Americans just have a hard time taking their meds. Even those who elect pharmacological intervention over invasive surgery have difficulty sticking to their routine. Data from the World Health Organization indicates that medication adherence can have a more direct impact on patient outcomes than the specific treatment itself. Other analyses from the University of California Riverside indicates that medication adherence must meet 80 percent for optimal efficiency.
Couple these figures with the reality that proper medication adherence in the United States is just around 50 percent, and we see a big disconnect that, as we speak, is impacting people’s everyday and long-term health and quality of life.
So, why then, are people having such difficulty taking the very medicine that can help them improve and prolong their lives? While the answers can be complex as the chemistry that goes into making these pills, there are several common factors that can play a key role in the derailing of medication adherence.
The Root of All Evil…
The reality is that many patients exist in a marketplace where they simply can’t afford their medications. Data from Consumer Reports reveals that around a quarter of patients who go till their script at the pharmacy are shocked by the cost, and that 14 percent don’t end up filling them at all. As the out-of-pocket costs of prescriptions continue to grow, we can also expect the number of people who bypass the pharmacy for the food store.
The (Not So) Little Things
Poor time management and lack of routine play an enormous role in deviation from proper medication adherence. According to data from Health Dialog, 47 percent of people let seemingly small things like forgetfulness, inadequate storage (no pill boxes or places to put their pills on any given day) and other logistical factors get in the way of their routine.
In a country where it’s common to only address our health when we’re immediately sick or hurting, many people forget to take their pills until they get an urgent reminder from their bodies. How many of us go along in our daily lives, and suddenly remember that we forgot to take our medicine?
What You Don’t Know Can Save You
Over 11 percent of patients surveyed by Health Dialog also reported that lack of knowledge was a primary barrier to their medication adherence. This includes lack of understanding of a medication’s proper use, correct instructions, reason for taking it, and side effects. It also includes lack of understanding of the medication’s benefits and the consequences of non-adherence. By spending a little extra time with patients to educate them about their meds, doctors may able to drastically enhance rates of medication adherence within their own practices.
Is There a Doctor in the House?
Sometimes the patient is not to blame for their lack of medication adherence. Communication and trust between patient and physician are fundamental to medication education and adherence. Nevertheless, patients routinely report that doctors change the parameters of their medication routine without telling them and expect the pharmacy to act as their liaison to alert patients of the change.
It’s also not uncommon for doctors to verbally, and without documentation, change directions of a prescription during quick office visits and forget to refill a script. To compound these lapses in communication, it may take days or even weeks before a patient is able to get in touch with their physician to correct the error.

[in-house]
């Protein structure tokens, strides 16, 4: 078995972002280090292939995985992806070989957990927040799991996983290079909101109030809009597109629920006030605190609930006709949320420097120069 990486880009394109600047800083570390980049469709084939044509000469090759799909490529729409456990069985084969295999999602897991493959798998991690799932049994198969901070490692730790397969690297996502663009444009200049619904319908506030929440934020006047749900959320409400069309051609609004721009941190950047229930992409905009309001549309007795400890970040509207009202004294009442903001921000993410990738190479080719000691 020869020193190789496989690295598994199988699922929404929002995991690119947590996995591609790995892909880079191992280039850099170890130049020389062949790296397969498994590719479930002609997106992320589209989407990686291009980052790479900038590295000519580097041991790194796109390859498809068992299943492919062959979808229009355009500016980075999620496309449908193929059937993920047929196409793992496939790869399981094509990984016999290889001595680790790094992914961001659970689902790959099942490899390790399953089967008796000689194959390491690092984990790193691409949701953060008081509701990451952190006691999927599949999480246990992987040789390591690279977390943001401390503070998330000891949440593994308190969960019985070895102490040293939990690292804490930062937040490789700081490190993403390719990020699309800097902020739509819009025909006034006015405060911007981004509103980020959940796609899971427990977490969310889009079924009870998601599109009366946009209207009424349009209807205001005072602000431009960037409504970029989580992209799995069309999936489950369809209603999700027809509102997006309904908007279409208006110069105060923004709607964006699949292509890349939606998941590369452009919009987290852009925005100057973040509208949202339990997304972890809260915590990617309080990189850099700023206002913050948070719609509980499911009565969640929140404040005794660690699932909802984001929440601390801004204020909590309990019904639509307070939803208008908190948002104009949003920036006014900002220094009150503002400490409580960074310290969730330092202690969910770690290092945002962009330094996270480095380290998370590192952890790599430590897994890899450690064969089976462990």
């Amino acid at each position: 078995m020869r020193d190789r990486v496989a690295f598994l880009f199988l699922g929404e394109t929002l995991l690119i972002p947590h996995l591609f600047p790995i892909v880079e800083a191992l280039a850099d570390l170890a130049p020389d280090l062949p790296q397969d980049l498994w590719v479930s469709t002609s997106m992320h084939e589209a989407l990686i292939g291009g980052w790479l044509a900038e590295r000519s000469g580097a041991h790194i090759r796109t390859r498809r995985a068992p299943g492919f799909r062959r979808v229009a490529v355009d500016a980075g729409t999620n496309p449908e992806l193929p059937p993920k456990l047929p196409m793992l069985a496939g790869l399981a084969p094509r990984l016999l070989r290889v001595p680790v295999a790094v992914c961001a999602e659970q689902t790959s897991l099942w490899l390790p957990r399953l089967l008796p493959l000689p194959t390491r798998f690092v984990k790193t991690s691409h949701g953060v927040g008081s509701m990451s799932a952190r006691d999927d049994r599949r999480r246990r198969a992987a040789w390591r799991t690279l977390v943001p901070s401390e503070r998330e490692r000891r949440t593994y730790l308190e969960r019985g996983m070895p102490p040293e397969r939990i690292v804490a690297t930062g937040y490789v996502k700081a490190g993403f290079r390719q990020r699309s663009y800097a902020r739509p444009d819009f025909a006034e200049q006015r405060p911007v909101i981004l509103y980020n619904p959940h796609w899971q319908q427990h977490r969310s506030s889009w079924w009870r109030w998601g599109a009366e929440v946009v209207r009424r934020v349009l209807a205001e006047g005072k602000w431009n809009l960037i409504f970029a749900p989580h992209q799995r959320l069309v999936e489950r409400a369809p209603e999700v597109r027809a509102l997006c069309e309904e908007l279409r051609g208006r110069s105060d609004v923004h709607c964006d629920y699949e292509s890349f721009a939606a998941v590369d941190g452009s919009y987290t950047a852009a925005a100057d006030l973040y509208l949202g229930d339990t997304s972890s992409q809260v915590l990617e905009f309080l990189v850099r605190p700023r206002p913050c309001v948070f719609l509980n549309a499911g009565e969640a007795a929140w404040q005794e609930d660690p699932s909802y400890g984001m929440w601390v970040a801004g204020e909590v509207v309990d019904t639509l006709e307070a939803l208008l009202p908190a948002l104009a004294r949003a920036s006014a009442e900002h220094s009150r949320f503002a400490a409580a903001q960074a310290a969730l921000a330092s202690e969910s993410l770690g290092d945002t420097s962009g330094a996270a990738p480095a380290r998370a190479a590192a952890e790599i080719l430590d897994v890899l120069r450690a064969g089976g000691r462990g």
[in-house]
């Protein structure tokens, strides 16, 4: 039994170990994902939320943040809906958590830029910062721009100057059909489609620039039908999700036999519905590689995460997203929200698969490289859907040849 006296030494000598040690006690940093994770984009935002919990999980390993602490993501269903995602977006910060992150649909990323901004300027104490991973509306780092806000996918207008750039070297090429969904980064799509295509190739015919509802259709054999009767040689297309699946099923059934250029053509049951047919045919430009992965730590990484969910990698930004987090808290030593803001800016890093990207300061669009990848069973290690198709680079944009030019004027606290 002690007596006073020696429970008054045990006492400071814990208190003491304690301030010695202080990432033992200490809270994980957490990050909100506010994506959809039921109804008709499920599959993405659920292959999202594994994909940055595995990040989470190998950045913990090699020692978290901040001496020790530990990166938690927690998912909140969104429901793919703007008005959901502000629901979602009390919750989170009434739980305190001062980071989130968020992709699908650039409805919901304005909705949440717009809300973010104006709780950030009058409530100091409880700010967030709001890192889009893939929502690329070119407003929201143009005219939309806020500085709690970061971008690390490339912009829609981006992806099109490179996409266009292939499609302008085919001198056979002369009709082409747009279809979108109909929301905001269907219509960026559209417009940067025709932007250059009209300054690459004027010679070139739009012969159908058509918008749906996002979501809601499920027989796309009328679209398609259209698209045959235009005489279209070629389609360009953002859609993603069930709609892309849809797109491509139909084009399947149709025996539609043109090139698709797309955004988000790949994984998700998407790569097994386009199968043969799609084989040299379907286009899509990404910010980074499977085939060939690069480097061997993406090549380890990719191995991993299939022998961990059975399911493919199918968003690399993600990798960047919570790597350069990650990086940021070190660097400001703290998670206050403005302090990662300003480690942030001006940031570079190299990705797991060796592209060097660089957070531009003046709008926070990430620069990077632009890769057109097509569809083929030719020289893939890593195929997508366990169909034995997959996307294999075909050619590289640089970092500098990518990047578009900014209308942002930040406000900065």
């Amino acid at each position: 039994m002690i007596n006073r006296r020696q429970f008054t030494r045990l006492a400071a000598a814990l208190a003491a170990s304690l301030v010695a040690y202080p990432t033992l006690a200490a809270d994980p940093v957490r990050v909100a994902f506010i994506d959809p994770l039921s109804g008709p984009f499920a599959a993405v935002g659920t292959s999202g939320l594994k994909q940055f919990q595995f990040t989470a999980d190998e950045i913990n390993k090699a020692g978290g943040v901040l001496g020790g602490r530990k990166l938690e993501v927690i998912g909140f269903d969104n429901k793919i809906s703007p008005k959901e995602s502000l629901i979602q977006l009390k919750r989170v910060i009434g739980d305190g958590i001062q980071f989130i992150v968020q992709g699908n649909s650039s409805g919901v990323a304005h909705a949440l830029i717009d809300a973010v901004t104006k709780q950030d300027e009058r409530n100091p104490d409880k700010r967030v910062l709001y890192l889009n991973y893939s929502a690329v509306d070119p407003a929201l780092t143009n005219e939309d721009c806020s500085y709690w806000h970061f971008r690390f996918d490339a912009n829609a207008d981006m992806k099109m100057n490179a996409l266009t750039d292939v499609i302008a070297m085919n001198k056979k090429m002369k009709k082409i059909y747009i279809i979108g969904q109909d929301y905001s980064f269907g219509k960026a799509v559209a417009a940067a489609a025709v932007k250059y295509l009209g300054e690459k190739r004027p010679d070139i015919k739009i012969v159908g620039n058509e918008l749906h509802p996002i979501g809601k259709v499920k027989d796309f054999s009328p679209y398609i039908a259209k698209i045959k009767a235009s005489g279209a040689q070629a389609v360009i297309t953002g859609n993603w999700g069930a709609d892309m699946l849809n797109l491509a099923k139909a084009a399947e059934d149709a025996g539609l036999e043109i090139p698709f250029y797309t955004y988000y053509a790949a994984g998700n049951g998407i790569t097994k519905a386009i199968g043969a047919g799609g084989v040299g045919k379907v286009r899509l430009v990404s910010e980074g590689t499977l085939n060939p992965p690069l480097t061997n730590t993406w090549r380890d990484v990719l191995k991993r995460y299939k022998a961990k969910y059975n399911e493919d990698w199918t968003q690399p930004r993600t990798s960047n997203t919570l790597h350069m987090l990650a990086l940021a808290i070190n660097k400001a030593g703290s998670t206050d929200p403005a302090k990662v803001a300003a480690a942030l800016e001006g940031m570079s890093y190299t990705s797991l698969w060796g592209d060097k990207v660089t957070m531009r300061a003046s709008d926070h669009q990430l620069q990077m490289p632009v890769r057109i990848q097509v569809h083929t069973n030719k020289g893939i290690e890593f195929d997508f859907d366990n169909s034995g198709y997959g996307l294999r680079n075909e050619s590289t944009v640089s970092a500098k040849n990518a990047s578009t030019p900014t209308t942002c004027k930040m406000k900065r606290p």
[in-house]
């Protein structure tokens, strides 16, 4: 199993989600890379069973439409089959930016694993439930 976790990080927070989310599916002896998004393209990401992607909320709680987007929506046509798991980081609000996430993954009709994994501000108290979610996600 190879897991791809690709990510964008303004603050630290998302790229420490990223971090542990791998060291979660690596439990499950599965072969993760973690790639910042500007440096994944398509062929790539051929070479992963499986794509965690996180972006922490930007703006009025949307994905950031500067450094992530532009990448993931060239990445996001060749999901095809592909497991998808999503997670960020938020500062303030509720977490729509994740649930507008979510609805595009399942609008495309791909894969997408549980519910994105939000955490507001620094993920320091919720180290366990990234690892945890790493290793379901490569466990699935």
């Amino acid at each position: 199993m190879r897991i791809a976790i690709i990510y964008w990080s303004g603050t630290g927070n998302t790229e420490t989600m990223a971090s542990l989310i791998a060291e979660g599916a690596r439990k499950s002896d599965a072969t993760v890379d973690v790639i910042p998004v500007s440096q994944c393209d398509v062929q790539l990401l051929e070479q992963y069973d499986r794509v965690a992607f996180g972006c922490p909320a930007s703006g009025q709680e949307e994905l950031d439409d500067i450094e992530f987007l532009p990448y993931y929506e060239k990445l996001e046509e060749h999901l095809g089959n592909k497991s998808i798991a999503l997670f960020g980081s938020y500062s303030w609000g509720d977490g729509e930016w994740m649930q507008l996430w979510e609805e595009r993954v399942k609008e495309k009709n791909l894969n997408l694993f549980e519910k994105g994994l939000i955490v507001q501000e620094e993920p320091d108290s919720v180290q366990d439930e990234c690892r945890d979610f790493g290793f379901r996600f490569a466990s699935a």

“May Cause What?! No Thanks”
There is a very large contingent of patients who are prescribed medication that believe that old adage: “The cure is worse than the disease.” Side effects are a common barrier to medication adherence in all manner of conditions, from more mild conditions to severe, like cancer. Side effects that are of common concern include anything from pain, dizziness, headache or stomach issues, to lifestyle factors like weight gain or bad breath. The patient often makes their own calculation, despite what their doctor tells them, that they’d rather take their chances by dealing with their illness.
Other common barriers to proper medication adherence include simple lack of motivation and limited physical and mobility resources.
“The cure is worse than the disease.” Side effects are a common barrier to medication adherence in all manner of conditions, from more mild conditions to severe, like cancer.
So…What Is the Solution Here?
Everyone has their own story, right? Between those crucial times when it’s time to take the medicine, there are personal battles being fought on all fronts that can prevent people from taking care of themselves, not just in the pharmacological context, but also in their general everyday and long-term wellness. These are complex problems that require intuitive, scalable solutions that allow patients to be educated, valued, heard, seen and supported.
US Pharmacist reports what GoMo Health has known for years: that mobile text messaging can be a key tool in medication adherence, and provide patients all the support and assistance they need, from simple everyday reminders to take their drugs, to information on potential side effects, to motivational messaging and information on cost-saving resources.
Improper medication adherence is, by no means, a new problem. The New England Journal of Medicine reported that 33 – 66 percent of all medication-related hospitalizations that occur in the US were caused by poor medication adherence way back in 2005. The only difference is that we now have the ability to leverage mobile technology to educate, support, and change patient behaviors on a minute-by-minute basis.